I am sitting on the edge of Carys’s bed. She sprawls across my lap, fuzzy head tucked into the hollow of my neck, small arms clutching me tight. It is incredible how much strength there is in her under-developed muscles. I wait for her sobs to subside. It is three am. I am exhausted. We have not had a single solid night’s sleep in a month.
Carys has made great progress with her walking, so much so, that her PT feels that she no longer needs her AFO’s. How I rejoiced to hear that! But this particular silver lining, like so many, comes with its own dark cloud attatched.
We have always been grateful that Carys loves her sleep. She is a good sleeper, and if she wakes at night, usually she manages to drift off again. That is partly down to the ‘rituals’ we have adopted with all our children from day one: the soft blanket, the cuddly toy, the musical toy, the fun songs and stories, the hugs and kisses. She loves her bed, and she loves bed-time.
That’s so important to us parents; we can’t function well without good sleep, either. I turn into Godzilla if I don’t get my eight hour quota of zeds, and even then my family know not to speak to me until I’ve had my first coffee of the day!
Carys likes to sleep curled up on her side in the foetal position, or on her tummy with her knees drawn up underneath her, bum in the air.
She can’t do that anymore, though, because at bed time I have to strap her into her night-time AFO’s, with an added contraption called ‘gators’. It’s like having heavy plastic knee-boots strapped onto her legs with a boned corset-like structure fasted over the top and up to the tops of her thighs.
The AFOs hold her foot at a 90 degree angle, stretching her calf. The gator prevents her from bending her leg at the knee so that her hamstrings are stretched. Without them, her muscles would tighten and seize up, making walking impossible in the future.
It also means she can’t sleep, because she can’t get comfortable. Getting off to sleep initially doesn’t seem to be a problem, presumably because she is so tired to start with. However, she does now kick and fight when I strap her into them, because she has come to understand what they mean. After a few hours, inevitabley she wakes, any time between midnight and 3am, and then she gets very upset. And who can blame her?
Yesterday, her little face looked bruised with tiredness, grey smudges under her eyes like she’d slept without taking off her mascara. Carys doesn’t wear make-up, but you get the picture. And she was so grumpy and tired all day. She really needed a proper night’s sleep, and she wasn’t the only one… Conor and I did too. We’ve been taking it in turns to deal with her in the night.
So I decided to let her go to bed without her AFOs and gators, just for one night, and she slept like a baby! She didn’t wake once. I was happy for her, but of course I felt the duality of guilt; guilty for not following through on her treatment, and wondering how far that one night had set us back, and guilty for forcing these horrible contraptions on her night after night, singing songs to her and smiling widely as if they are a good thing and she shouldn’t make such a fuss.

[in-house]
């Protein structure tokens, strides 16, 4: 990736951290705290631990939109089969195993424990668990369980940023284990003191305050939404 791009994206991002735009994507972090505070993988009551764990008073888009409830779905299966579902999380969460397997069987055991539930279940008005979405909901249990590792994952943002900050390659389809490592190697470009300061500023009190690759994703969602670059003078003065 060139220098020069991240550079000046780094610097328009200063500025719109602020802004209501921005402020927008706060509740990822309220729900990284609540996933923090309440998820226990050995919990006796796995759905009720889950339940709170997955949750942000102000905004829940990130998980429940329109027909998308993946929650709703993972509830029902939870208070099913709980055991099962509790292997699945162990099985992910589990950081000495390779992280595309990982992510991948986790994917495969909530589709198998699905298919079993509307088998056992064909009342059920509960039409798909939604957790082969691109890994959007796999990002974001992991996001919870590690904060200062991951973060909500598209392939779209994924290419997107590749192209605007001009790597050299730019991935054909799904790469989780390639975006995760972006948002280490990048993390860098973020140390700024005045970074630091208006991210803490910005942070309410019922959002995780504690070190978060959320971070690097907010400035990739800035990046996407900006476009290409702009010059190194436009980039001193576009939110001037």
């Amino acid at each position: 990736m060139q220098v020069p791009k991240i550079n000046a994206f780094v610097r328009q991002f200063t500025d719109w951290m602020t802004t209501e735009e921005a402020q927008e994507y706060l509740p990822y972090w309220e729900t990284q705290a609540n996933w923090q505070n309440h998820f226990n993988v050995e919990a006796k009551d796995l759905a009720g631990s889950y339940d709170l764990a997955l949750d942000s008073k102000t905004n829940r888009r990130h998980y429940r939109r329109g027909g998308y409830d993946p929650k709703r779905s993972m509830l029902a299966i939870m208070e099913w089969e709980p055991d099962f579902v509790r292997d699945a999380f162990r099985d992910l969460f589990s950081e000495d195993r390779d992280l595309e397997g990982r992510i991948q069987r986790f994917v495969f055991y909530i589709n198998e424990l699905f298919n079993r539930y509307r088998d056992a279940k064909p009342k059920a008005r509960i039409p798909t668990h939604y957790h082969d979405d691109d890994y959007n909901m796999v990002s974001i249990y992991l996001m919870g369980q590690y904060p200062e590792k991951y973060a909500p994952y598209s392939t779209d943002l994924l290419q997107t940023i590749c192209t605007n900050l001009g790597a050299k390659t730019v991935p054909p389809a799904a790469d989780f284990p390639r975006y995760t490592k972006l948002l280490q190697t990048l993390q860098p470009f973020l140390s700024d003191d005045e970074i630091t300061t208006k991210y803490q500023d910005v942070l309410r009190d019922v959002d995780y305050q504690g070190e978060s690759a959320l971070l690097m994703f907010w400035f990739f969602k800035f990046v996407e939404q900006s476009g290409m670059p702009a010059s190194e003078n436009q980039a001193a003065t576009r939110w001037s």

I can’t work out which makes me the better mother… or the worst.
Tonight I strapped her back into them with a smiling face and a heavy heart. She kicked and kicked and moaned, but she didn’t cry. Not yet.
Carys is my little fairy child, my changeling, ethereal as breath, solid as bone, vital as blood, flighty as thought, a gift, a blessing and a curse. I know I can’t live without her, I don’t want a life without her, but living with her is the hardest thing I have ever had to do. She is my life’s work. I push and pull at her with equal force.
Every night, I strap her into her suffering, and yet she forgives me, draws comfort from me even, wraps me in more love than I am capable of receiving, or deserve.
I don’t know when to stop. When is enough? It’s been a month. We’ve come this far. To stop now would only belittle her endurance to this point. It might only take another month, maybe two, and in her lifetime and ours, that’s a mere moment.
To walk unencumbered. She loves to walk. If I try to hold her hand, she snatches one, sometimes both, out of my grasp. She wants this, I know she does. But she doesn’t associate the night-time torture with her freedom to walk during the day.
Carys will never walk ‘well’. She will never walk far. Even so, she has travelled further than most of us. I guess we will just take it one step… one night… at a time.
My second year at uni has now finished… I had my last exam on Thursday. Let’s just say that I found this last semester somewhat intense. I’ll be posting about that later, but I’d just like to inform Irish mythology fans that I have a lot of posts coming up over the summer that you might find interesting, although I can’t guarantee I will be able to keep it going come September, as I gear up for Year Three- The Last… gulp! Where did the time go?
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